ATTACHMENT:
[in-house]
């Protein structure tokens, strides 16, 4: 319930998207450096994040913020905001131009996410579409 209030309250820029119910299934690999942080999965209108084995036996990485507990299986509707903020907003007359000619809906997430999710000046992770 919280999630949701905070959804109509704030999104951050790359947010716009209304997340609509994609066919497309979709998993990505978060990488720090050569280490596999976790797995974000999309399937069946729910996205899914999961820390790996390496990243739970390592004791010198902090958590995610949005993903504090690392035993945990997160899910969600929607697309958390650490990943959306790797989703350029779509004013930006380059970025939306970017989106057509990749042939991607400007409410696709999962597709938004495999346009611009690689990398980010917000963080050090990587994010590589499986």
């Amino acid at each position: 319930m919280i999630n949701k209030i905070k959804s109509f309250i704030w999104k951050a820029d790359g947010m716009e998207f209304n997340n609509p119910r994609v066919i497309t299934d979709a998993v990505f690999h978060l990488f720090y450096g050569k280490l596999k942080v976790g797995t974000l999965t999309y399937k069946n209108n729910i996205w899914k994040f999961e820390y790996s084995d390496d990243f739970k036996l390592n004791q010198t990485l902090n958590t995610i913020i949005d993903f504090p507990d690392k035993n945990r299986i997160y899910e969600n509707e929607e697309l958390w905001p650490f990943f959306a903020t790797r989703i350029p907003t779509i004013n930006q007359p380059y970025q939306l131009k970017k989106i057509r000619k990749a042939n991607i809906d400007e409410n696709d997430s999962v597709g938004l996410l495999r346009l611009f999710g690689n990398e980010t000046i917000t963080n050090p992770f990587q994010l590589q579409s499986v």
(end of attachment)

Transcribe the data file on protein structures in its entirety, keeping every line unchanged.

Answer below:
[in-house]
């Protein structure tokens, strides 16, 4: 319930998207450096994040913020905001131009996410579409 209030309250820029119910299934690999942080999965209108084995036996990485507990299986509707903020907003007359000619809906997430999710000046992770 919280999630949701905070959804109509704030999104951050790359947010716009209304997340609509994609066919497309979709998993990505978060990488720090050569280490596999976790797995974000999309399937069946729910996205899914999961820390790996390496990243739970390592004791010198902090958590995610949005993903504090690392035993945990997160899910969600929607697309958390650490990943959306790797989703350029779509004013930006380059970025939306970017989106057509990749042939991607400007409410696709999962597709938004495999346009611009690689990398980010917000963080050090990587994010590589499986």
């Amino acid at each position: 319930m919280i999630n949701k209030i905070k959804s109509f309250i704030w999104k951050a820029d790359g947010m716009e998207f209304n997340n609509p119910r994609v066919i497309t299934d979709a998993v990505f690999h978060l990488f720090y450096g050569k280490l596999k942080v976790g797995t974000l999965t999309y399937k069946n209108n729910i996205w899914k994040f999961e820390y790996s084995d390496d990243f739970k036996l390592n004791q010198t990485l902090n958590t995610i913020i949005d993903f504090p507990d690392k035993n945990r299986i997160y899910e969600n509707e929607e697309l958390w905001p650490f990943f959306a903020t790797r989703i350029p907003t779509i004013n930006q007359p380059y970025q939306l131009k970017k989106i057509r000619k990749a042939n991607i809906d400007e409410n696709d997430s999962v597709g938004l996410l495999r346009l611009f999710g690689n990398e980010t000046i917000t963080n050090p992770f990587q994010l590589q579409s499986v």